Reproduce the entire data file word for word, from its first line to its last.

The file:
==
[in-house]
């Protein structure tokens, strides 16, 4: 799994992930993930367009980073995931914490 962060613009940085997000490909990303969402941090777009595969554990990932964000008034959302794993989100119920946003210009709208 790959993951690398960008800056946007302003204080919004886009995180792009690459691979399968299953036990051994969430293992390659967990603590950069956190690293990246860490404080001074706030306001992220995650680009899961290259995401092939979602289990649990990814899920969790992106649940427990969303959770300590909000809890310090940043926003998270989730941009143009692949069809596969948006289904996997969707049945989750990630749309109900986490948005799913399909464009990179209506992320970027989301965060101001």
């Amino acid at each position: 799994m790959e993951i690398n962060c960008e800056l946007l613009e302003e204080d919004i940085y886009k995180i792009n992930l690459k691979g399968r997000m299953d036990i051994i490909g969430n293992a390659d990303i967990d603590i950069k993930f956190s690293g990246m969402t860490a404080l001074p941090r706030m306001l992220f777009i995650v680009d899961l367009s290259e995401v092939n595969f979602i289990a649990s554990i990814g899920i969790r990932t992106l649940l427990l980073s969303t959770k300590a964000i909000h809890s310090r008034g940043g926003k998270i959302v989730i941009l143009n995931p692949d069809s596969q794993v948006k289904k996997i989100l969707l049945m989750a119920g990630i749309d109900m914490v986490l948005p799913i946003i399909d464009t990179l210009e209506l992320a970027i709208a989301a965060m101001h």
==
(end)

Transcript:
[in-house]
């Protein structure tokens, strides 16, 4: 799994992930993930367009980073995931914490 962060613009940085997000490909990303969402941090777009595969554990990932964000008034959302794993989100119920946003210009709208 790959993951690398960008800056946007302003204080919004886009995180792009690459691979399968299953036990051994969430293992390659967990603590950069956190690293990246860490404080001074706030306001992220995650680009899961290259995401092939979602289990649990990814899920969790992106649940427990969303959770300590909000809890310090940043926003998270989730941009143009692949069809596969948006289904996997969707049945989750990630749309109900986490948005799913399909464009990179209506992320970027989301965060101001």
């Amino acid at each position: 799994m790959e993951i690398n962060c960008e800056l946007l613009e302003e204080d919004i940085y886009k995180i792009n992930l690459k691979g399968r997000m299953d036990i051994i490909g969430n293992a390659d990303i967990d603590i950069k993930f956190s690293g990246m969402t860490a404080l001074p941090r706030m306001l992220f777009i995650v680009d899961l367009s290259e995401v092939n595969f979602i289990a649990s554990i990814g899920i969790r990932t992106l649940l427990l980073s969303t959770k300590a964000i909000h809890s310090r008034g940043g926003k998270i959302v989730i941009l143009n995931p692949d069809s596969q794993v948006k289904k996997i989100l969707l049945m989750a119920g990630i749309d109900m914490v986490l948005p799913i946003i399909d464009t990179l210009e209506l992320a970027i709208a989301a965060m101001h």